Available on: Erased Tapes LP
Nils Frahm’s recorded output in the last five or so years has included a couple of CDs on Sonic Pieces; Wintermusik, a gorgeous, intimate triptych of piano improvisations, and Felt, a series of compositions recorded in such a way as to afford equal prominence to the piano and the process of playing – the creak of Frahm’s stool and the intake of his breath. More recently, he’s released a synth EP and Screws, an album recorded in the wake of a potentially career-ending thumb injury. But anyone who’s seen Frahm live will understand that his records are only half of the story. His sets are miniature revelations that leave audiences awed, aware they’re in the presence of rare genius.
Spaces, Frahm’s latest full-length for Erased Tapes, is an interesting culmination of the last few years of recording and touring. It’s not a new LP as such, as it contains both new and old pieces; nor is it a live album proper, even though it’s made up of live recordings made in performance spaces around the world. It falls somewhere in between, more like a topography of Frahm’s career. Where Screws was – necessarily, given Frahm’s injury – spare, Spaces is unfettered, with compositions given free rein to roll in every direction. Even though it was recorded over two years, Spaces’ sequencing makes it appear as if Frahm is engaged in constant dialogue with both his audience and the performance space. The opening track ‘An Aborted Beginning’ is bleak and dramatic, a far cry from most of Frahm’s recorded work. Its synth and percussion tail off into nothingness, and the feedback of the audience – restrained applause – seems to spur Frahm into playing something more beautiful. ‘Says’, the next piece, interweaves piano and synth figures into something so stirring it borders on the sublime. The audience responds in kind – rapturously. ‘Hammers’, another new piece, is a delight, all bravura arpeggios and a bass melody played forte, and ‘For’, a twinkling synth composition on record, is reinterpreted live as into a portentous, panoramic piece.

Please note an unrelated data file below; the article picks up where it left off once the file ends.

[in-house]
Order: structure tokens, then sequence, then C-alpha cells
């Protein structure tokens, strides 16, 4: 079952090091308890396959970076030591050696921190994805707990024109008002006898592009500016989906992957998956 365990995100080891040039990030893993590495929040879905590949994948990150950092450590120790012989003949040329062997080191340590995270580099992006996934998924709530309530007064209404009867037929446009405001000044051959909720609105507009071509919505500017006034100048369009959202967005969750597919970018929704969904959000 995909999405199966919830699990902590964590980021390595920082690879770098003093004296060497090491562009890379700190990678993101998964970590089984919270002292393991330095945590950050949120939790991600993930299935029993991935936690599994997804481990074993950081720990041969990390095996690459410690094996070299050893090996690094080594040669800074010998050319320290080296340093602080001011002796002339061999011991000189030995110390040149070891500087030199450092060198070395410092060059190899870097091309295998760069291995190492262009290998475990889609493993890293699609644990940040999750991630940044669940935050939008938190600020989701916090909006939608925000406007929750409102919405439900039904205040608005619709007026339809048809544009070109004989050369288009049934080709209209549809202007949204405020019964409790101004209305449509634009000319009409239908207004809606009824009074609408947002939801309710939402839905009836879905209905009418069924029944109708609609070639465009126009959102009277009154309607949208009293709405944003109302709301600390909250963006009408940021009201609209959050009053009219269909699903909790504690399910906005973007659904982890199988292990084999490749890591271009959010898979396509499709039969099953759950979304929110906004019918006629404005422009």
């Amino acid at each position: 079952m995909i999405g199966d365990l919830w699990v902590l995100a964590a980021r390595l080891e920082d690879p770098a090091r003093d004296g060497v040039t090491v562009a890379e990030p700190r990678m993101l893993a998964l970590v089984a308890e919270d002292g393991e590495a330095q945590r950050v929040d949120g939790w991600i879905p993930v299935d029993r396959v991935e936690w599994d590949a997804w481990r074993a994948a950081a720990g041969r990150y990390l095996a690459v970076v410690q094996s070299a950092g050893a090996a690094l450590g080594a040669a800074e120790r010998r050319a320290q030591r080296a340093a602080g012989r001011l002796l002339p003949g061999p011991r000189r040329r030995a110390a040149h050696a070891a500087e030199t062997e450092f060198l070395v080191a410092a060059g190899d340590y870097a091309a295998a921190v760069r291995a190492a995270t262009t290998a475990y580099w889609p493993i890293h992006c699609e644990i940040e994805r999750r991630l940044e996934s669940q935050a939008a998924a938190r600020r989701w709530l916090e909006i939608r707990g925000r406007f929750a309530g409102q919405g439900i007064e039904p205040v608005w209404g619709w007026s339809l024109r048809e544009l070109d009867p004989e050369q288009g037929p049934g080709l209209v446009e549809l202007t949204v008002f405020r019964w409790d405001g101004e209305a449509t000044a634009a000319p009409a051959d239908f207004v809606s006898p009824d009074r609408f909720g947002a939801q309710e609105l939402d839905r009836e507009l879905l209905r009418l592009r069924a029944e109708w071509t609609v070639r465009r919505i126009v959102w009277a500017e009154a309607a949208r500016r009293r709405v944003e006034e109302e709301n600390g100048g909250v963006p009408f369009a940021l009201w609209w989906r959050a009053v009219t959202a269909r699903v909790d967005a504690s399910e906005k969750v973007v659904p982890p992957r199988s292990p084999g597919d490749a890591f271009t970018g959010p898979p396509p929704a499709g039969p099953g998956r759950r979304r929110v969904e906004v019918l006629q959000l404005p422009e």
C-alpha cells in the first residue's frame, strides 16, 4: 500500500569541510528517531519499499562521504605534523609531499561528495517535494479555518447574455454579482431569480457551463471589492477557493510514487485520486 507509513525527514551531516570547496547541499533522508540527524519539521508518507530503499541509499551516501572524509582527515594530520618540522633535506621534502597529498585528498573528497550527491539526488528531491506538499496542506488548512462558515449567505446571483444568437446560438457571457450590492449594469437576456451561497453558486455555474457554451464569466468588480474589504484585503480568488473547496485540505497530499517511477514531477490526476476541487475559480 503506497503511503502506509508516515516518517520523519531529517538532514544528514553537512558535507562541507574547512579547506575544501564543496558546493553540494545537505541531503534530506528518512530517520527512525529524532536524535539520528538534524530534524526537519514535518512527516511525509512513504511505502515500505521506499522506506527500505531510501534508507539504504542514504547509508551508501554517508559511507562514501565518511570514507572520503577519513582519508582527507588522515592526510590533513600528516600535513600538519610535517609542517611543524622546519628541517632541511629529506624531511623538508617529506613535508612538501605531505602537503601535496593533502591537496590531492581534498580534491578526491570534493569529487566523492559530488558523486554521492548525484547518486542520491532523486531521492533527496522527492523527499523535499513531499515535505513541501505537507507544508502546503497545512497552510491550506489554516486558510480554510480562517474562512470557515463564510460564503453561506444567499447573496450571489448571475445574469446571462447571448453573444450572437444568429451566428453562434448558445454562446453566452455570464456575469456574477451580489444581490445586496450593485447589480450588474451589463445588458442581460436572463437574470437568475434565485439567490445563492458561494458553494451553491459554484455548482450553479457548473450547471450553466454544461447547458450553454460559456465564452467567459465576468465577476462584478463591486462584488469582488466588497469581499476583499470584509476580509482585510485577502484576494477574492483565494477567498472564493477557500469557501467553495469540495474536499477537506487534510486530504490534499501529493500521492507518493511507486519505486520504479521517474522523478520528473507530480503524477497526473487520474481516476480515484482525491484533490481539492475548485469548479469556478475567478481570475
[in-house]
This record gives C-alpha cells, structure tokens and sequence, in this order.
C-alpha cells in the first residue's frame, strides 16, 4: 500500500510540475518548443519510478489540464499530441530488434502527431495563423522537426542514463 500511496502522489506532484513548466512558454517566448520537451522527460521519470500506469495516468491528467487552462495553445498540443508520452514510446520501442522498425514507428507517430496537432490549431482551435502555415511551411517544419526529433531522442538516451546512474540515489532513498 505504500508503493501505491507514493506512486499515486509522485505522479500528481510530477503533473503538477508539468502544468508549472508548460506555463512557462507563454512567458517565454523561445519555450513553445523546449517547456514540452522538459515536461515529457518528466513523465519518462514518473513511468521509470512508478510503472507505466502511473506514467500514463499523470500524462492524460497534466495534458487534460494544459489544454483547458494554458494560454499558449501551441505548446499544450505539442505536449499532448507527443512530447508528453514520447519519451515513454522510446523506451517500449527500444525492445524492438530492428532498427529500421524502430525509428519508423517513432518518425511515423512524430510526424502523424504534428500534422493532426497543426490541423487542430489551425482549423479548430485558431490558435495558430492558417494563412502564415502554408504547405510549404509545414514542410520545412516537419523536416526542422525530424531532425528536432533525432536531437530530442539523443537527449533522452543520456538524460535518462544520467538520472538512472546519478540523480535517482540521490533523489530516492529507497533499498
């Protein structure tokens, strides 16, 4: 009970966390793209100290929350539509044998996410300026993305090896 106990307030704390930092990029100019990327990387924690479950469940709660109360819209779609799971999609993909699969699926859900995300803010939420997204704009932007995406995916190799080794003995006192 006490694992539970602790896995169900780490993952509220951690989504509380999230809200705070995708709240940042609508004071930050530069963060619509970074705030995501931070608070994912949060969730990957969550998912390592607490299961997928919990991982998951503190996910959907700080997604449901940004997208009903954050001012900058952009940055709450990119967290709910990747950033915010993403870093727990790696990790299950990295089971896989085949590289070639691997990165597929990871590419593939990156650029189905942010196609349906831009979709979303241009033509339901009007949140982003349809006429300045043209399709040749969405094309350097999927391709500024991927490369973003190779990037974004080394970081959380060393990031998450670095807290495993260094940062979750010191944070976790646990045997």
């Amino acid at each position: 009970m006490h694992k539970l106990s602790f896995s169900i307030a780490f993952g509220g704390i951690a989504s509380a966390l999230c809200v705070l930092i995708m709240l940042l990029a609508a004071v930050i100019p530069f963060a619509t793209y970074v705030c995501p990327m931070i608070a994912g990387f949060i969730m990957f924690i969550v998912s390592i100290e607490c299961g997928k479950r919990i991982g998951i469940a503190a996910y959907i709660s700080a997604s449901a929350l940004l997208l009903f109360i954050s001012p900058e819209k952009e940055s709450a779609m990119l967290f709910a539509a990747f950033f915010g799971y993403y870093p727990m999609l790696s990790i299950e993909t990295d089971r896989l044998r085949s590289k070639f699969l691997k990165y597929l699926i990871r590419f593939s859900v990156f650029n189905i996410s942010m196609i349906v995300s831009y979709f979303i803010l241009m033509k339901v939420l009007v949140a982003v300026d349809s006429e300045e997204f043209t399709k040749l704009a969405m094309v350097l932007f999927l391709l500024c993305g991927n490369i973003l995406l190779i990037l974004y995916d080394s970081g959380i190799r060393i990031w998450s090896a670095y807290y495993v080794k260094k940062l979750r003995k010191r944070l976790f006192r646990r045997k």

No less affecting, are ‘Familiar’, ‘Went Missing’ and a medley of ‘Unter’, ‘Tristana’ and ‘Ambre’, played piano and with the audience’s response left off the recording, so that the impression is not of Frahm playing in a public space but rather of him letting you listen in to a private session. The Reichian ‘Said and Done’, from The Bells, is a highlight, Frahm’s one-note figure lasting a full minute and a half before he plays a single chord. He extends the three-minute original to over nine minutes. Where the album version is restrained, here ‘Said and Done’ is moodily cinematic, with additional swirling figures and countermelodies underpinned by that single note, growing in intensity with each repetition.
In concert, Frahm tempers his virtuosity with humour. You wouldn’t find the unromantically titled rhythmic interlude ‘Toilet Brushes’, on which he knocks on his piano strings with a toilet brush, on a studio release, but it’s as captivating as any of the melodic pieces. The title of ‘Improvisation for Coughs and a Cell Phone’ is a wry nod to a less-than-ideal audience that conveys Frahm’s personality as well as the atmosphere, ringtones and all, of his performances. That’s the achievement of Spaces: not simply to replicate the music of Frahm’s concerts, divine though it is, but to evoke the events’ communal intimacy.4.5